Remarks by Ambassador Linda Thomas-Greenfield at a UN Security Council Briefing on the Democratic People’s Republic of Korea

Ambassador Linda Thomas-Greenfield
U.S. Representative to the United Nations
New York, New York
March 25, 2022


Thank you again, Madam President. Thank you, Under-Secretary DiCarlo, for your briefing. The United States, along with Albania, France, Ireland, Norway, and the United Kingdom, called for today’s open meeting on the DPRK – the first since 2017 – because of the urgency of the escalating situation.

Let me be crystal clear: The United States absolutely condemns the DPRK intercontinental ballistic missile launch on March 24. This launch violated multiple Security Council resolutions. It was an egregious and unprovoked escalation. And it poses a threat to the global proliferation regime and the entire international community. This launch warrants an immediate – immediate – response from the Council. This is the DPRK’s 13th ballistic missile launch this year. The United States and allies assessed that two of these previous launches were also of ICBM systems. The DPRK’s long-range ballistic missile systems can threaten nearly every UN Member State.

Although the DPRK tried to mask recent launches under the guise of supporting a reconnaissance satellite, the March 24 launch demonstrates unequivocally the DPRK’s intent to continue to advance its long-range ballistic missile systems. You may have also seen media reports that the DPRK is reconstructing a nuclear testing site that has been closed since 2018. The imagery and the analysis are alarming. So, it is clear that the DPRK has escalated its provocations with impunity while the Council has remained silent. And it is clear that remaining silent – in the hope that the DPRK would similarly show restraint – is a failed strategy. We must pivot to a successful one. The Security Council must speak publicly and with one voice to condemn the DPRK’s unlawful actions and encourage the DPRK to return to the negotiating table.

The United States remains committed to a diplomatic solution. We hope the DPRK will accept our repeated offers of dialogue. But we also cannot stand idly by in the face of the DPRK’s repeated security resolution violations. We have also heard recent calls for sanctions relief for the DPRK. But why should the Security Council reward bad behavior? The DPRK has broken its self-imposed moratorium on launching ICBMs and has repeatedly shown that it is more interested in advancing its unlawful weapons programs than investing in the welfare of its own people. This is not my opinion. And it’s not a secret. The regime itself openly outlined this strategy in the 2021 Party Congress to develop increasingly sophisticated and advanced WMD and ballistic missile capabilities.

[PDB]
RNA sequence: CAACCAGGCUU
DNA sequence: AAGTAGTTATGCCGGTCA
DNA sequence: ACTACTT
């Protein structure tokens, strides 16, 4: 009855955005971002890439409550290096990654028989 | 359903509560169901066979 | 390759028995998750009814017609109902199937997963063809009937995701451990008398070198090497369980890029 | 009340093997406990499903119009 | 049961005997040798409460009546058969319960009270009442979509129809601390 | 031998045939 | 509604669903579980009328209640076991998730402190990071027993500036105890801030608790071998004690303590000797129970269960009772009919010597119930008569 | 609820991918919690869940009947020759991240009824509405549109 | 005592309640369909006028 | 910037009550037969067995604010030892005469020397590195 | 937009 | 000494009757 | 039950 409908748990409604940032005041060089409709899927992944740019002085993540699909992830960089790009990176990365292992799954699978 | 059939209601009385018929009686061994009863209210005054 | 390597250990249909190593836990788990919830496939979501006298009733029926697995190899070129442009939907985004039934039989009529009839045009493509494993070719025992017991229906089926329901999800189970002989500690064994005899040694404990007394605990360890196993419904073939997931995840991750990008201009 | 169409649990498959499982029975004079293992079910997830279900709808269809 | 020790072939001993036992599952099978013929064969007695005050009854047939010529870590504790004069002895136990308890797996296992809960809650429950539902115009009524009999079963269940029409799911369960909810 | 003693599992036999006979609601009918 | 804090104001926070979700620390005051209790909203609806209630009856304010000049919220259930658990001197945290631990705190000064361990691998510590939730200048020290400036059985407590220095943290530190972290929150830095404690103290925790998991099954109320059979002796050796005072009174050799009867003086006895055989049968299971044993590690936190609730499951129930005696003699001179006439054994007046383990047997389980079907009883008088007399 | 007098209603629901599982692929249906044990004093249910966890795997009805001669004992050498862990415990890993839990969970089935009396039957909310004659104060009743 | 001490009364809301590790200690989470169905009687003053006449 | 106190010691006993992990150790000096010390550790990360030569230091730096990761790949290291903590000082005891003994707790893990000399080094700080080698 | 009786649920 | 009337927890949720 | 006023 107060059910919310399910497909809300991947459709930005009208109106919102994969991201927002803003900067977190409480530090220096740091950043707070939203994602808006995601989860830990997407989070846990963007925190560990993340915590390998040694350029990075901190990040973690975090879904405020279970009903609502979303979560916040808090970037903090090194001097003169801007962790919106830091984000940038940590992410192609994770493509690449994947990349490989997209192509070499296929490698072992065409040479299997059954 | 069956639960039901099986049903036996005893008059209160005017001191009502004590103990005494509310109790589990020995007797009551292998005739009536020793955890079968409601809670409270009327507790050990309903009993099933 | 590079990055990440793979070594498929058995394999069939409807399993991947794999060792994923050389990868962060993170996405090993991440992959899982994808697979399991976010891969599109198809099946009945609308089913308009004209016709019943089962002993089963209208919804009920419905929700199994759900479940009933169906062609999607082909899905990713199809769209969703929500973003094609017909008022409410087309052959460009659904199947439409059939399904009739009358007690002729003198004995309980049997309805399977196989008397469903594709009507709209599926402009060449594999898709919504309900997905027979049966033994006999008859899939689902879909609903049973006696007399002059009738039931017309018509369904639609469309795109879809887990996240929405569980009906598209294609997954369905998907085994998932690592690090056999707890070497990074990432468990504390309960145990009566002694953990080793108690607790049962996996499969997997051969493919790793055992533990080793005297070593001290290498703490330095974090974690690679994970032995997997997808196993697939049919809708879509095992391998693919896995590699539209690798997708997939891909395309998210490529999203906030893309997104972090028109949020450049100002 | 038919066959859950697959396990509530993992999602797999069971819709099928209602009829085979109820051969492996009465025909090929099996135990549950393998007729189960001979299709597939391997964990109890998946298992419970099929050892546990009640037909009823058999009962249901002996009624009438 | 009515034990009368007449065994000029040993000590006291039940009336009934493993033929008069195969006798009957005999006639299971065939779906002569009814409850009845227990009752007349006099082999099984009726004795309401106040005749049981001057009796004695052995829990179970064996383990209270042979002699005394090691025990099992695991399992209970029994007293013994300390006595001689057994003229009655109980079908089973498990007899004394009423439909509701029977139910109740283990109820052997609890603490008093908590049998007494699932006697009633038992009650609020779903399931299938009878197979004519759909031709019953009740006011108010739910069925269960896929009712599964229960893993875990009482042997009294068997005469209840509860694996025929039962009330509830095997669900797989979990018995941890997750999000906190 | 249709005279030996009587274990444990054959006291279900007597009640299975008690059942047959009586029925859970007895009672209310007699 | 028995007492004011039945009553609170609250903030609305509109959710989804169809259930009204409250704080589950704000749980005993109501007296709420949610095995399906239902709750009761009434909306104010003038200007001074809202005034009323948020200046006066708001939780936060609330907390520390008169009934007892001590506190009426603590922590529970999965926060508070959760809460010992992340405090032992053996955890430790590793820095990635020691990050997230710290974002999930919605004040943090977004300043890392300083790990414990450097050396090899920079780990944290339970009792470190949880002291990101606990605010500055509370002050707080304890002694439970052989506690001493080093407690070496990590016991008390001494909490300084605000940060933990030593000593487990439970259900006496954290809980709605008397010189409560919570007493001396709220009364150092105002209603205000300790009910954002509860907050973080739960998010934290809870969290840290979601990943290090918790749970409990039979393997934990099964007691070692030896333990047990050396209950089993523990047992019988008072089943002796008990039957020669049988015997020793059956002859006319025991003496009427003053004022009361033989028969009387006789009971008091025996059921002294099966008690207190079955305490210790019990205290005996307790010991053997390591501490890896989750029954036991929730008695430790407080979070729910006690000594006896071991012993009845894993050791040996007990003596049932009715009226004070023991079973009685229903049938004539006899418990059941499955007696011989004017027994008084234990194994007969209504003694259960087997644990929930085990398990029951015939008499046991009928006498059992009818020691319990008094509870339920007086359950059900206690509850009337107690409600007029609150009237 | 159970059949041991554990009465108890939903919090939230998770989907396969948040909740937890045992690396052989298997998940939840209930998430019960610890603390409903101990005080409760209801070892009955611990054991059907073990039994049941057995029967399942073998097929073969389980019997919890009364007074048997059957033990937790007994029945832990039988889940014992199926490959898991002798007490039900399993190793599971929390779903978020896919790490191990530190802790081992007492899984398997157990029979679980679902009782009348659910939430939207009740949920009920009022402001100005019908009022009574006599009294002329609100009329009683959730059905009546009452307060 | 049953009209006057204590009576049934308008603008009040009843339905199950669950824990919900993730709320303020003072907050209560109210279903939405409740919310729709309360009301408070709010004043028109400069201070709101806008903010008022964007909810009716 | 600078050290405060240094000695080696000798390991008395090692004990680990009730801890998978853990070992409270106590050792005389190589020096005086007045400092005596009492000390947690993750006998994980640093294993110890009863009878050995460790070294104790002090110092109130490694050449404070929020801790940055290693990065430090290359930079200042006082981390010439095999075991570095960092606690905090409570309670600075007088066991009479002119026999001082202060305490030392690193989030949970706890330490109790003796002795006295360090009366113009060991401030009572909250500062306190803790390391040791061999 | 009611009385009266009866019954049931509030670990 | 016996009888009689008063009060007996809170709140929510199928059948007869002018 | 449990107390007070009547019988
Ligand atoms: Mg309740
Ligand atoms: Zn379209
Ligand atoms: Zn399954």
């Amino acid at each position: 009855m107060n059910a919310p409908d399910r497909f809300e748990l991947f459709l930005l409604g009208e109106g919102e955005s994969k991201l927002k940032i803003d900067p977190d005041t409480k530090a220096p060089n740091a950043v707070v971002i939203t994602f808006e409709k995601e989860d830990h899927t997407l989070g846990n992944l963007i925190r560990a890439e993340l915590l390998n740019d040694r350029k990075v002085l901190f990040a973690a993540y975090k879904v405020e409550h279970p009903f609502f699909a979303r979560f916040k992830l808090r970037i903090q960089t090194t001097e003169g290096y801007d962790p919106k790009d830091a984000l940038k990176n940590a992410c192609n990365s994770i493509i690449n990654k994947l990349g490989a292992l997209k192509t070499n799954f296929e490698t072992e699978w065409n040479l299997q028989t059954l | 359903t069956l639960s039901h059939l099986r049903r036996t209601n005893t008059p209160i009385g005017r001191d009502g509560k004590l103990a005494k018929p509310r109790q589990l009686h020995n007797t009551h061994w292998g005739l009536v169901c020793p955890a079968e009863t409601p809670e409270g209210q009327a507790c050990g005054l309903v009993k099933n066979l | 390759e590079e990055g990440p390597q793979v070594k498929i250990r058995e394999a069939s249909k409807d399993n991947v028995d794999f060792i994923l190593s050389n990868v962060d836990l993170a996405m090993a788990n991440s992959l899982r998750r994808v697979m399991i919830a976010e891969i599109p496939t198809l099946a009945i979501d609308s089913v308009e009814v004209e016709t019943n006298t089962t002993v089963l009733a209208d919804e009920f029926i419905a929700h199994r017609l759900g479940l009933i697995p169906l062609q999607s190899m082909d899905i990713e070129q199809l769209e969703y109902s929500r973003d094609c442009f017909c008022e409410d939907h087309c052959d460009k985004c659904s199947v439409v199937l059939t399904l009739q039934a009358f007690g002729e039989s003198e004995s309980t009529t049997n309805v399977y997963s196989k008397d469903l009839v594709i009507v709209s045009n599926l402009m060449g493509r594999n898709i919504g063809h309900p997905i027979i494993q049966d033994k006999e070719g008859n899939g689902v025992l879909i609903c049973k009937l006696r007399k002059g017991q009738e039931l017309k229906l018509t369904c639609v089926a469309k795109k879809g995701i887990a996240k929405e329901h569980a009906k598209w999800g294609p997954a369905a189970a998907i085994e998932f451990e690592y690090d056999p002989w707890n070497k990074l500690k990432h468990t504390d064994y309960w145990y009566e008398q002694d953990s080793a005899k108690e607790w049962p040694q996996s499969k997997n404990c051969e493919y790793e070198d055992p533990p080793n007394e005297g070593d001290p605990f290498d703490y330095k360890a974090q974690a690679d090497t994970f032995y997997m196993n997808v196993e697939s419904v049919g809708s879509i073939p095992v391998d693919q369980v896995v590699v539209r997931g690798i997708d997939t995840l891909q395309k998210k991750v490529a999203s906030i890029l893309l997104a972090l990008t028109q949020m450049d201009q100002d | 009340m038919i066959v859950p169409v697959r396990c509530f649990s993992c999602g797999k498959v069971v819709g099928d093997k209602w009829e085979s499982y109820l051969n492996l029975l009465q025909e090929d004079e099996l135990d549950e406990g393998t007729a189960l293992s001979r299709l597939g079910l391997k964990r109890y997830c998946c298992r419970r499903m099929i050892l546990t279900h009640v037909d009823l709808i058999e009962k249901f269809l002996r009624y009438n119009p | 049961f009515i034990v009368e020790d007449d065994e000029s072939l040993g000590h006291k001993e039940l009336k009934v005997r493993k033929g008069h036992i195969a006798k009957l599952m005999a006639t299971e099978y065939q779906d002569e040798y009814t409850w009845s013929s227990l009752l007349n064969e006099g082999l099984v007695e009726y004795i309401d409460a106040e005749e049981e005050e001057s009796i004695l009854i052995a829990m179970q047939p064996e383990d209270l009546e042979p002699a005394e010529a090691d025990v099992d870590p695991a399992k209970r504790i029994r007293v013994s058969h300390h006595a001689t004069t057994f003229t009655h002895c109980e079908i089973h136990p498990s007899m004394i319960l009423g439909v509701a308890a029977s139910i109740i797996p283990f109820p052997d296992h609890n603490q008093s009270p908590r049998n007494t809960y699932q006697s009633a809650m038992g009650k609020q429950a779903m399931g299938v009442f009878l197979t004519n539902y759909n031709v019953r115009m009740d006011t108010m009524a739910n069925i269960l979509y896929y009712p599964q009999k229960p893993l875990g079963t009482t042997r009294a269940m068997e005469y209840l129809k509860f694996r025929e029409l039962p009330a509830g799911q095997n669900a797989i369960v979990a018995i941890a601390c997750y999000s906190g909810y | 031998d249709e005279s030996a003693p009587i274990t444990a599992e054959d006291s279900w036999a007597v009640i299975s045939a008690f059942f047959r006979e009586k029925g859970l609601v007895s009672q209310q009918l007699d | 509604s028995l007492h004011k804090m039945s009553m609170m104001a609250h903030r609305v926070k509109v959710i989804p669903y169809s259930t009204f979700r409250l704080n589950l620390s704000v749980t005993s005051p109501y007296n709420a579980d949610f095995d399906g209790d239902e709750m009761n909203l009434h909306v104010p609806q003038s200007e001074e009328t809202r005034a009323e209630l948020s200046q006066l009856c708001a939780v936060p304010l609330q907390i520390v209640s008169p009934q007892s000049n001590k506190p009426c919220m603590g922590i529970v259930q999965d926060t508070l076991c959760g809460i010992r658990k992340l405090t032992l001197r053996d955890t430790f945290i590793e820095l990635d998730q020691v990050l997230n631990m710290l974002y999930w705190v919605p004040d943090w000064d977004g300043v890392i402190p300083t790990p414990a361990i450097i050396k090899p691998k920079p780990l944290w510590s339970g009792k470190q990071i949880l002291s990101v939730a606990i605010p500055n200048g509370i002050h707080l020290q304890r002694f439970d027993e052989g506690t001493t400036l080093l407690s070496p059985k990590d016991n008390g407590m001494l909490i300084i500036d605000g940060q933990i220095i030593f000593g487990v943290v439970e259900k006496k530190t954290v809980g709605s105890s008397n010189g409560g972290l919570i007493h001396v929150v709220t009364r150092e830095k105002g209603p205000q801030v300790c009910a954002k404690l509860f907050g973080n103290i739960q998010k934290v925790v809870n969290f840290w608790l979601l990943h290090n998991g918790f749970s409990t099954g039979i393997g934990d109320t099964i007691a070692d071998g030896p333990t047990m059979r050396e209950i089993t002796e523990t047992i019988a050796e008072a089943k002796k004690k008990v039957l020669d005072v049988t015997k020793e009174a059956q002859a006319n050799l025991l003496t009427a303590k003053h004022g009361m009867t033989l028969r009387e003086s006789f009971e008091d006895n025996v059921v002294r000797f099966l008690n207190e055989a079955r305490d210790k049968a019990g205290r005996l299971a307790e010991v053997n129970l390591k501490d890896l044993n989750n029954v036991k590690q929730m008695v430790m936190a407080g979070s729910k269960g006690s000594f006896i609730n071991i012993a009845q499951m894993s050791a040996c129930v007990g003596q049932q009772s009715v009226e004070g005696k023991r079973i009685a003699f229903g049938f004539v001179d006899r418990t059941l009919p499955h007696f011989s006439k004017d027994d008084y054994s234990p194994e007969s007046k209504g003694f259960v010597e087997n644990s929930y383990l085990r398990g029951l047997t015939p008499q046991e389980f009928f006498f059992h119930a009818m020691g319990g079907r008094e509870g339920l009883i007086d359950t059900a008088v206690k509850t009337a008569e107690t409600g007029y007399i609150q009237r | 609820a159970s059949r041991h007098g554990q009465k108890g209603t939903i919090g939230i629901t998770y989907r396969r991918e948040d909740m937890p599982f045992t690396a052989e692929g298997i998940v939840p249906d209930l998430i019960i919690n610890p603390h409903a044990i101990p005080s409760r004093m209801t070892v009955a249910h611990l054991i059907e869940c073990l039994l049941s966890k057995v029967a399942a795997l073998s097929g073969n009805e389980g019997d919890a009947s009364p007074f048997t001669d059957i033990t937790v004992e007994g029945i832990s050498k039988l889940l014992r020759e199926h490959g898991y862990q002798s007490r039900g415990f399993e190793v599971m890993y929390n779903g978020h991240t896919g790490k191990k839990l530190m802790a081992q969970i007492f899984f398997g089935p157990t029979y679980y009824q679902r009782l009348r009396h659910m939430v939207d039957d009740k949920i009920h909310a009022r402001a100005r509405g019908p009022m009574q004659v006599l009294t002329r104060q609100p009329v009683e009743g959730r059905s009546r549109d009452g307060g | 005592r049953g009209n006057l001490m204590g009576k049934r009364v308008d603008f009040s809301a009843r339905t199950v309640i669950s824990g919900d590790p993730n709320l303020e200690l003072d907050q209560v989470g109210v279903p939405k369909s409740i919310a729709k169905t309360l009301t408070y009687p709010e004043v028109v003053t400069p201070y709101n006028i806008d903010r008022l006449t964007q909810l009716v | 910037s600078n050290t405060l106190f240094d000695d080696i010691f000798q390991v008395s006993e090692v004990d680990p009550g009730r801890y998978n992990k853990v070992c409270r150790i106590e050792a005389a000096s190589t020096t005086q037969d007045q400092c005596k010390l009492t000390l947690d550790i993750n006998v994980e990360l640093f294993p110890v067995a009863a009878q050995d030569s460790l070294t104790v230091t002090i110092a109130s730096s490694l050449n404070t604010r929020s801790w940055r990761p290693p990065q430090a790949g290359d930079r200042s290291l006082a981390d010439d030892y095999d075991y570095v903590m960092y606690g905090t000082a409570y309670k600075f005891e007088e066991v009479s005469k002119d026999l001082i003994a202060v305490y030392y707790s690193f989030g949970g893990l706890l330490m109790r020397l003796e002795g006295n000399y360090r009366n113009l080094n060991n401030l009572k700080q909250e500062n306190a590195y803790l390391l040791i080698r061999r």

Offering sanctions relief, without substantive diplomatic progress, would only funnel more revenue to the regime and accelerate the realization of its WMD and ballistic weapons goals. It also sends the wrong message to other WMD proliferators: that the Security Council will reward them for repeatedly undermining the non-proliferation regime. Meanwhile, the sanctions regime has undeniably restricted the DPRK’s unlawful weapons advancements. So now is not the time to end our sanctions. Now is the time to enforce them.

The United States calls on all Member States to fully implement the existing Security Council resolutions. And because of the DPRK’s increasingly dangerous provocations, the United States will be introducing a Chapter VII Security Council resolution to update and strengthen the sanctions regime. In Security Council Resolution 2397, which we unanimously adopted, the Council decided we would take further action in the event of a DPRK ICBM launch. This is precisely what happened, so now is the time to take that action. And no matter what, sanctions regimes require regular updating and maintenance to be effective. Now is the time to make these critical updates. So, I call on all my fellow Council members to approach the negotiations on a text constructively toward our shared goal of denuclearization.

Colleagues, this isn’t a bilateral issue. It’s not a regional issue. It’s an issue for all of us. The DPRK’s pursuit of weapons of mass destruction and its ballistic missile delivery systems poses a threat to every member of the global community. History – especially recent history – has shown us that Council silence and sanctions relief does not work. Instead, we must come together – just like we did in 2016 and 2017 – to send an unequivocal message to the DPRK that the Security Council and international community will not ignore DPRK’s flagrant violations of Security Council resolutions and its willful disregard for regional and global stability.

Let us act now, before the DPRK escalates further, to send a message that the Security Council will not waver in its responsibility to protect the world from weapons of mass destruction and maintain international peace and security.

Thank you, Madam President.